Text: H.R.2414 — 103rd Congress (1993-1994)All Information (Except Text)

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Introduced in House (06/15/1993)

 
[Congressional Bills 103th Congress]
[From the U.S. Government Printing Office]
[H.R. 2414 Introduced in House (IH)]

103d CONGRESS
  1st Session
                                H. R. 2414

To amend title 38, United States Code, to provide priority health care 
 to veterans of the Persian Gulf War who were exposed to environmental 
                                hazards.


_______________________________________________________________________


                    IN THE HOUSE OF REPRESENTATIVES

                             June 15, 1993

Mr. Evans (for himself, Mr. Kennedy, and Mr. Gutierrez) introduced the 
   following bill; which was referred to the Committee on Veterans' 
                                Affairs

_______________________________________________________________________

                                 A BILL


 
To amend title 38, United States Code, to provide priority health care 
 to veterans of the Persian Gulf War who were exposed to environmental 
                                hazards.

    Be it enacted by the Senate and House of Representatives of the 
United States of America in Congress assembled,

SECTION 1. AUTHORITY FOR PRIORITY INPATIENT CARE FOR PERSIAN GULF WAR 
              VETERANS WHO MAY HAVE BEEN EXPOSED TO ENVIRONMENTAL 
              HAZARDS.

    (a) Priority.--Section 1710(a)(1)(G) of title 38, United States 
Code, is amended by striking out ``or radiation'' and inserting in lieu 
thereof ``, radiation, or environmental hazards''.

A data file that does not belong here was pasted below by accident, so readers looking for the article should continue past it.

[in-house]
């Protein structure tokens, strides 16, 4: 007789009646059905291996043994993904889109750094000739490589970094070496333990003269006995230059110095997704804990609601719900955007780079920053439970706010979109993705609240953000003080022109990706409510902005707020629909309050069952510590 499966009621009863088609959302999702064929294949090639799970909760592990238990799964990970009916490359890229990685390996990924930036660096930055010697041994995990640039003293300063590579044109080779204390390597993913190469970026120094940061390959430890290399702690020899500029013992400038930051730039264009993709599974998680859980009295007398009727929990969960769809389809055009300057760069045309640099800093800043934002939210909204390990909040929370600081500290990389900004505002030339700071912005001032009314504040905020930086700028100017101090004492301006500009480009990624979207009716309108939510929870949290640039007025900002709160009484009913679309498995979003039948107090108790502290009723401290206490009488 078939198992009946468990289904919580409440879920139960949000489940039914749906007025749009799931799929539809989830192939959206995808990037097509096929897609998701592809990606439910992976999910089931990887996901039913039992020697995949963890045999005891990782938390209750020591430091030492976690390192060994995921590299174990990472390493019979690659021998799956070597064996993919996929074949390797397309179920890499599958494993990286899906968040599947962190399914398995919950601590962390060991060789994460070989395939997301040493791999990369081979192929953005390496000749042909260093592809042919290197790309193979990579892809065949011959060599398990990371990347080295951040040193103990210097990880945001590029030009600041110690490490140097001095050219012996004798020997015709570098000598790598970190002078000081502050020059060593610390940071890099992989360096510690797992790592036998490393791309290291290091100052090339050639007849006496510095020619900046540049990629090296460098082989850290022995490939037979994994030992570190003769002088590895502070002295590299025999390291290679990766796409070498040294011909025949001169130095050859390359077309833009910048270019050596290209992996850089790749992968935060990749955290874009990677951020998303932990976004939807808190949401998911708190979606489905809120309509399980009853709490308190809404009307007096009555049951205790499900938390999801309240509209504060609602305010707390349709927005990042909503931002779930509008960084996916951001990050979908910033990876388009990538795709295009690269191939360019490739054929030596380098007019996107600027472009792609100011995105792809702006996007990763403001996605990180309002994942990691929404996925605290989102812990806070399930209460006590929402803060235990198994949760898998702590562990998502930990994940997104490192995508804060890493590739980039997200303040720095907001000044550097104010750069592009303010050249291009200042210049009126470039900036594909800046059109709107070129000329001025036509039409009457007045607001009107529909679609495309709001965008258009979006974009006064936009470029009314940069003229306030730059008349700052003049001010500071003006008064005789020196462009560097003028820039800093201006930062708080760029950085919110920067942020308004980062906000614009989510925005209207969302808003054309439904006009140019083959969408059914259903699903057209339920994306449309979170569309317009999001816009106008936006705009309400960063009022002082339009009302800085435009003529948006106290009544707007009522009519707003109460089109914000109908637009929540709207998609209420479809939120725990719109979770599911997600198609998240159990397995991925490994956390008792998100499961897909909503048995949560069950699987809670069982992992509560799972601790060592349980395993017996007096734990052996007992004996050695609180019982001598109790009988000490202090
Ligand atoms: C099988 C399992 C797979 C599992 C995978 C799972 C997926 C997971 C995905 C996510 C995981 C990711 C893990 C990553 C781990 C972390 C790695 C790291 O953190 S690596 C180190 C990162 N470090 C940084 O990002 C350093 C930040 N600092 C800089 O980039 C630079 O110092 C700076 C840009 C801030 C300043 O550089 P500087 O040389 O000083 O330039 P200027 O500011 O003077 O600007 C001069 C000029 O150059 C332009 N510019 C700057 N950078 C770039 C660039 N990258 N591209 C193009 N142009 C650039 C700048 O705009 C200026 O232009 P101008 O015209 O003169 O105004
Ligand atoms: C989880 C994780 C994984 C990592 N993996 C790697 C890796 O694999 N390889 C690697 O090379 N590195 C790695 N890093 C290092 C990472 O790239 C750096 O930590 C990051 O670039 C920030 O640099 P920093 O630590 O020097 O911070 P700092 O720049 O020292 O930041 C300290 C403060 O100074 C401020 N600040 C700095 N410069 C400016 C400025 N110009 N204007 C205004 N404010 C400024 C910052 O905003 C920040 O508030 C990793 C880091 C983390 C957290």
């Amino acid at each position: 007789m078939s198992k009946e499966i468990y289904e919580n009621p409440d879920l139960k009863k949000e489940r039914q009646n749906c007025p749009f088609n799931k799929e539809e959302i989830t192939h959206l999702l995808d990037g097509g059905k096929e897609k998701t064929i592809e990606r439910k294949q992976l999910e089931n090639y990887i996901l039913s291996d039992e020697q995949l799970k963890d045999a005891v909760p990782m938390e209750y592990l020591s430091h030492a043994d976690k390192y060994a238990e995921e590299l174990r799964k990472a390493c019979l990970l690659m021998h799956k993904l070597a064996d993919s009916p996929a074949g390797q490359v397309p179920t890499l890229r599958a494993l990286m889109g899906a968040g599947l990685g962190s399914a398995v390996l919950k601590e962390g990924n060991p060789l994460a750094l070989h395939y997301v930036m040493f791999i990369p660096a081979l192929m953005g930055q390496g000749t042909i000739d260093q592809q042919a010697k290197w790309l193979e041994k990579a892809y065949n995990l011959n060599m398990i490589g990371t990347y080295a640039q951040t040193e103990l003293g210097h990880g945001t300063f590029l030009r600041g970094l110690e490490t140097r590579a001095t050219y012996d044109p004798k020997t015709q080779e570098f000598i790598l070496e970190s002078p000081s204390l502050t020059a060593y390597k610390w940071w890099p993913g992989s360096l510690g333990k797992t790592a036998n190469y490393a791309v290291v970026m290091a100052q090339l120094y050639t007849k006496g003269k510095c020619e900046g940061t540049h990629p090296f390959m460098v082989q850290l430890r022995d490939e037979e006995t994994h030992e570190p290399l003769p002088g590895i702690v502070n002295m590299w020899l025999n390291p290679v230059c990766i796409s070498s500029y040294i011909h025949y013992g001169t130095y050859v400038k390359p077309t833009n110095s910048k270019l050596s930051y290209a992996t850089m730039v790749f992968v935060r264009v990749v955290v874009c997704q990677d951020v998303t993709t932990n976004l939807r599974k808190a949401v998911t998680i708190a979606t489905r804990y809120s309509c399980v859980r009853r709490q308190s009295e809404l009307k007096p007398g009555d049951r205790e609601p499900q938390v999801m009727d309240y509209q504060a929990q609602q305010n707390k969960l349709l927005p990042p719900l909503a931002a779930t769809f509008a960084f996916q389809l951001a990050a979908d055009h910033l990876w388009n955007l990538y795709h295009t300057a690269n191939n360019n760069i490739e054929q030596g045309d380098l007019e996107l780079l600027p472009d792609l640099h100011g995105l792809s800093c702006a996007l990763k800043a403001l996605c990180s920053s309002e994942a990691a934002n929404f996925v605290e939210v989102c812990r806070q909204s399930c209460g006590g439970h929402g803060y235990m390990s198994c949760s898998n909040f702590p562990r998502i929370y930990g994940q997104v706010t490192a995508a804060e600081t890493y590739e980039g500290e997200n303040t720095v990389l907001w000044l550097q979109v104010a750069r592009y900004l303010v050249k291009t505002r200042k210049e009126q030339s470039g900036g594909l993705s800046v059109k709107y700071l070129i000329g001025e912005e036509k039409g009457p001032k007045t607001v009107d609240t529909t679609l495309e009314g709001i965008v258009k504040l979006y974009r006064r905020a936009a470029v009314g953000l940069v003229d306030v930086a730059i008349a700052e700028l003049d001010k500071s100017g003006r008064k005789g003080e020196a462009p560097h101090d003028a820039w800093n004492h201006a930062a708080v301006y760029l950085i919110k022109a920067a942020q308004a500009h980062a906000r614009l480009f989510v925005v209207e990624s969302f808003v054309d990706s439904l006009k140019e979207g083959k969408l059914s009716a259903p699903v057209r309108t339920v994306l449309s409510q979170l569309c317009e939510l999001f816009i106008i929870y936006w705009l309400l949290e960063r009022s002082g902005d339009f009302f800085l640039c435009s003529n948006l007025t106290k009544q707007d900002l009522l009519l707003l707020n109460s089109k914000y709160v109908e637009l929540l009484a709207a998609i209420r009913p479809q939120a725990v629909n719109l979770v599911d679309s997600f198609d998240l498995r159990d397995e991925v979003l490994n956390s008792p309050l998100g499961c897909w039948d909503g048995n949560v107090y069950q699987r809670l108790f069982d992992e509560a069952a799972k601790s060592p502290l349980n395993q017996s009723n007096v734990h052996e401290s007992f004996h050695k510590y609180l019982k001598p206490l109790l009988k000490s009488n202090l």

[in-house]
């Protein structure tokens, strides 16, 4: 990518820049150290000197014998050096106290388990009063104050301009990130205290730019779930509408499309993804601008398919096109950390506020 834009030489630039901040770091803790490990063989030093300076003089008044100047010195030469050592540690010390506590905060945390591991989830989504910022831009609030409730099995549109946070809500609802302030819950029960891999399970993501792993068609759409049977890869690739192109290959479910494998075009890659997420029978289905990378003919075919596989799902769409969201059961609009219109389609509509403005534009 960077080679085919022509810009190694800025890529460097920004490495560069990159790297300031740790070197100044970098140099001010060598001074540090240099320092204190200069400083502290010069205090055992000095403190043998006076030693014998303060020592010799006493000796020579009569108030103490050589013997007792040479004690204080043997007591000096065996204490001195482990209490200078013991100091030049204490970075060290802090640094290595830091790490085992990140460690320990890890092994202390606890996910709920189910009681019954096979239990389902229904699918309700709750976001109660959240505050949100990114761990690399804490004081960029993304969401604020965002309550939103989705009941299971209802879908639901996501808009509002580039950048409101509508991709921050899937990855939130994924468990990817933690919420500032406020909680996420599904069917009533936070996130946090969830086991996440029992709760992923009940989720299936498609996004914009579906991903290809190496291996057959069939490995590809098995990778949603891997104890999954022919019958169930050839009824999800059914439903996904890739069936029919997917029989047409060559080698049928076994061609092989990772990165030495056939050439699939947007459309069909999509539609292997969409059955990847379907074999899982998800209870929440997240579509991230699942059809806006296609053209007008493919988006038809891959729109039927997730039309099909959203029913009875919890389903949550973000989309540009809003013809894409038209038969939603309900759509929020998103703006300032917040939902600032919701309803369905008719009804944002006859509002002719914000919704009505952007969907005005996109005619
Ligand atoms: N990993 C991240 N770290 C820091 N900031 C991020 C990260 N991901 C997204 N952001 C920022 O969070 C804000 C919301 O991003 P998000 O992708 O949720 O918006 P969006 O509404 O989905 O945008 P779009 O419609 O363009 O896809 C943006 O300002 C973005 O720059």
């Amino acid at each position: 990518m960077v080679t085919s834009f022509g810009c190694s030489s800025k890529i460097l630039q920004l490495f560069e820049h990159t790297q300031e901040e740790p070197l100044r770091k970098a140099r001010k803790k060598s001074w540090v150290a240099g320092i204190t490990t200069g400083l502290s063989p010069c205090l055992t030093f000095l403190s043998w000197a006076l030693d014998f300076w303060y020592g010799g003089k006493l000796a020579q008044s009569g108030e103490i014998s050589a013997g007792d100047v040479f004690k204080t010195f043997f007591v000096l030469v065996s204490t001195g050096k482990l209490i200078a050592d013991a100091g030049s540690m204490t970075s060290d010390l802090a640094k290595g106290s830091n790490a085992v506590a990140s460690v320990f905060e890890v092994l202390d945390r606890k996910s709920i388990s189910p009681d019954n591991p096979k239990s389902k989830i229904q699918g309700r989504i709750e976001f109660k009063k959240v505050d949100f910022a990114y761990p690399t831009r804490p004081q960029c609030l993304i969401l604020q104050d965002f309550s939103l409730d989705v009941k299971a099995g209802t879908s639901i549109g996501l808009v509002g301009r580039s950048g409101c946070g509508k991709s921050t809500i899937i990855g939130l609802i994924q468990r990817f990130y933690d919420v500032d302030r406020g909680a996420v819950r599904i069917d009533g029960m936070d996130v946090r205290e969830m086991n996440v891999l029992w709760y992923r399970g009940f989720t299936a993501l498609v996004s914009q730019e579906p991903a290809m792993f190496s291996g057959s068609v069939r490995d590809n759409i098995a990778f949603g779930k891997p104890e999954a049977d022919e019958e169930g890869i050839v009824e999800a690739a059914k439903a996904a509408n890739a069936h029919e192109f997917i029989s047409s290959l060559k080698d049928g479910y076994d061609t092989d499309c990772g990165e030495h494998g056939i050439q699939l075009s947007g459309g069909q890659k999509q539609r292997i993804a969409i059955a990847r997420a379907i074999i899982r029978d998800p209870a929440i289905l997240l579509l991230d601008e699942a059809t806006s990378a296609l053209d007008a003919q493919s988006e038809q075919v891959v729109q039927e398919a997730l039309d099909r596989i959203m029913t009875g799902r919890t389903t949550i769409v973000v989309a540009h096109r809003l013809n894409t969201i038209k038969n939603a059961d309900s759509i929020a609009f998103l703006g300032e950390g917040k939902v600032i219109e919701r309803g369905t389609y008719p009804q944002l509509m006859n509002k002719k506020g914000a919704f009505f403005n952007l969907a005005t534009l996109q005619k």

(b) Authorized Inpatient Care.--Section 1710(e) of such title is 
amended--
            (1) by inserting at the end of paragraph (1) the following 
        new subparagraph:
    ``(C) Subject to paragraphs (2) and (3) of this subsection, a 
veteran--
            ``(i) who served on active duty in the theater of 
        operations during Operation Desert Shield, Operation Desert 
        Storm, or the Persian Gulf War-era, and
            ``(ii) who the Secretary finds may have been exposed during 
        such service to environmental hazards (including, but not 
        limited to, petrochemicals, the fumes of burning landfills or 
        petrochemicals, pharmaceuticals or other chemical agents 
        administered by the Department of Defense, indigenous diseases, 
        pesticides, and inhalation or ingestion of depleted uranium or 
        wounds caused by depleted uranium);
is eligible for hospital care and nursing home care under subsection 
(a)(1)(G) of this section for any disability, notwithstanding that 
there is insufficient medical evidence to conclude that such disability 
may be associated with such exposure.''; and
            (2) in paragraph (2), by striking out ``subparagraph (A) or 
        (B)'' and inserting in lieu thereof ``subparagraph (A), (B), or 
        (C)''.
    (c) Period of Authority for Care.--Section 1710(e) of such title is 
further amended by striking out ``September 30, 1993'' in paragraph (3) 
and inserting in lieu thereof ``September 30, 2003''.

SEC. 2. AUTHORITY FOR PRIORITY OUTPATIENT CARE FOR PERSIAN GULF WAR 
              VETERANS WHO MAY HAVE BEEN EXPOSED TO ENVIRONMENTAL 
              HAZARDS.

    Section 1712(a)(1) of title 38, United States Code, is amended--
            (1) by striking out ``and'' at the end of subparagraph (B).
            (2) by striking out the period at the end of subparagraph 
        (C) and inserting in lieu thereof ``; and''; and
            (3) by adding at the end the following:
            ``(D) during the period before October 1, 2003, for any 
        disability of a veteran who served on active duty in the 
        theater of operations during Operation Desert Shield, Operation 
        Desert Storm, or the Persian Gulf War-era, and who the 
        Secretary finds may have been exposed during such service to 
        environmental hazards (including, but not limited to, 
        petrochemicals, the fumes of burning landfills or 
        petrochemicals, pharmaceuticals or other chemical agents 
        administered by the Department of Defense, pesticides, 
        indigenous diseases, and inhalation or ingestion of depleted 
        uranium or wounds caused by depleted uranium), notwithstanding 
        that there is insufficient medical evidence to conclude that 
        the disability may be associated with such exposure.''.

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